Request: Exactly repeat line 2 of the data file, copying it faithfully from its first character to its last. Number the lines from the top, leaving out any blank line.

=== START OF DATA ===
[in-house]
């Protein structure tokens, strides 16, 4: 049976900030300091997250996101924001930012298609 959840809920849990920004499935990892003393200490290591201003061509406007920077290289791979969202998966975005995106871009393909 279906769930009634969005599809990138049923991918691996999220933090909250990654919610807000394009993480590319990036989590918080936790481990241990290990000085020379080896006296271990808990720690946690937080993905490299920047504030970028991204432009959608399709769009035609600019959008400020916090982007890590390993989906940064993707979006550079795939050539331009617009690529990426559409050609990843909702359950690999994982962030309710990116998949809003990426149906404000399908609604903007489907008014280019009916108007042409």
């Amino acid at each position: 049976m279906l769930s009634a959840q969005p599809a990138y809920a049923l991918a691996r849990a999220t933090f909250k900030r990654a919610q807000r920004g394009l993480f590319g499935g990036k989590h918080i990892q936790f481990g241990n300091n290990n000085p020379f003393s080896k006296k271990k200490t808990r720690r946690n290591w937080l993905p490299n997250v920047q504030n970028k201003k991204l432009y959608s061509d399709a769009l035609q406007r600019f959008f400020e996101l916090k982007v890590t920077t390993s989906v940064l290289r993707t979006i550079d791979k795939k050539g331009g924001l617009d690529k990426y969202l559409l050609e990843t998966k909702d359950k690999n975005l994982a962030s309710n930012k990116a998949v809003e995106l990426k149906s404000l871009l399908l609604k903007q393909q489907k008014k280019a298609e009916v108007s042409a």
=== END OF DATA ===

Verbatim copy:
């Protein structure tokens, strides 16, 4: 049976900030300091997250996101924001930012298609 959840809920849990920004499935990892003393200490290591201003061509406007920077290289791979969202998966975005995106871009393909 279906769930009634969005599809990138049923991918691996999220933090909250990654919610807000394009993480590319990036989590918080936790481990241990290990000085020379080896006296271990808990720690946690937080993905490299920047504030970028991204432009959608399709769009035609600019959008400020916090982007890590390993989906940064993707979006550079795939050539331009617009690529990426559409050609990843909702359950690999994982962030309710990116998949809003990426149906404000399908609604903007489907008014280019009916108007042409």